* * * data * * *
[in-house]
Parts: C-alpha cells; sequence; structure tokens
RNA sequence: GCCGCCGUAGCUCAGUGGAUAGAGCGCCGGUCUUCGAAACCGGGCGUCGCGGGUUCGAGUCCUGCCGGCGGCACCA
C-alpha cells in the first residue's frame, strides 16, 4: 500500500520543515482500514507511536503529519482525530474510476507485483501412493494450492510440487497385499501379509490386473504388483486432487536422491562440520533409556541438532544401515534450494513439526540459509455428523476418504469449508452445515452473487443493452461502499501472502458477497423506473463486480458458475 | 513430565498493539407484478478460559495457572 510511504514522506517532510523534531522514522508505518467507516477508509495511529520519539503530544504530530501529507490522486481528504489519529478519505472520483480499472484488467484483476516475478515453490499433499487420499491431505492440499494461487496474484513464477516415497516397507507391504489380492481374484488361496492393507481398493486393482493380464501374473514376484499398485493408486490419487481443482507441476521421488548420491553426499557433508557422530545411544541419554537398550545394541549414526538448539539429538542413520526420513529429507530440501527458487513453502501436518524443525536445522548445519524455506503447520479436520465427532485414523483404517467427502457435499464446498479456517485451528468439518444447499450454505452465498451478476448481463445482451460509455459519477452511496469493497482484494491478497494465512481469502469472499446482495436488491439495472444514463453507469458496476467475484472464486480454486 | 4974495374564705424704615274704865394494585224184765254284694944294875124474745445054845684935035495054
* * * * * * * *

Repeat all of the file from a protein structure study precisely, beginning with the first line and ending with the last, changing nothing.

[in-house]
Parts: C-alpha cells; sequence; structure tokens
RNA sequence: GCCGCCGUAGCUCAGUGGAUAGAGCGCCGGUCUUCGAAACCGGGCGUCGCGGGUUCGAGUCCUGCCGGCGGCACCA
C-alpha cells in the first residue's frame, strides 16, 4: 500500500520543515482500514507511536503529519482525530474510476507485483501412493494450492510440487497385499501379509490386473504388483486432487536422491562440520533409556541438532544401515534450494513439526540459509455428523476418504469449508452445515452473487443493452461502499501472502458477497423506473463486480458458475 | 513430565498493539407484478478460559495457572 510511504514522506517532510523534531522514522508505518467507516477508509495511529520519539503530544504530530501529507490522486481528504489519529478519505472520483480499472484488467484483476516475478515453490499433499487420499491431505492440499494461487496474484513464477516415497516397507507391504489380492481374484488361496492393507481398493486393482493380464501374473514376484499398485493408486490419487481443482507441476521421488548420491553426499557433508557422530545411544541419554537398550545394541549414526538448539539429538542413520526420513529429507530440501527458487513453502501436518524443525536445522548445519524455506503447520479436520465427532485414523483404517467427502457435499464446498479456517485451528468439518444447499450454505452465498451478476448481463445482451460509455459519477452511496469493497482484494491478497494465512481469502469472499446482495436488491439495472444514463453507469458496476467475484472464486480454486 | 4974495374564705424704615274704865394494585224184765254284694944294875124474745445054845684935035495054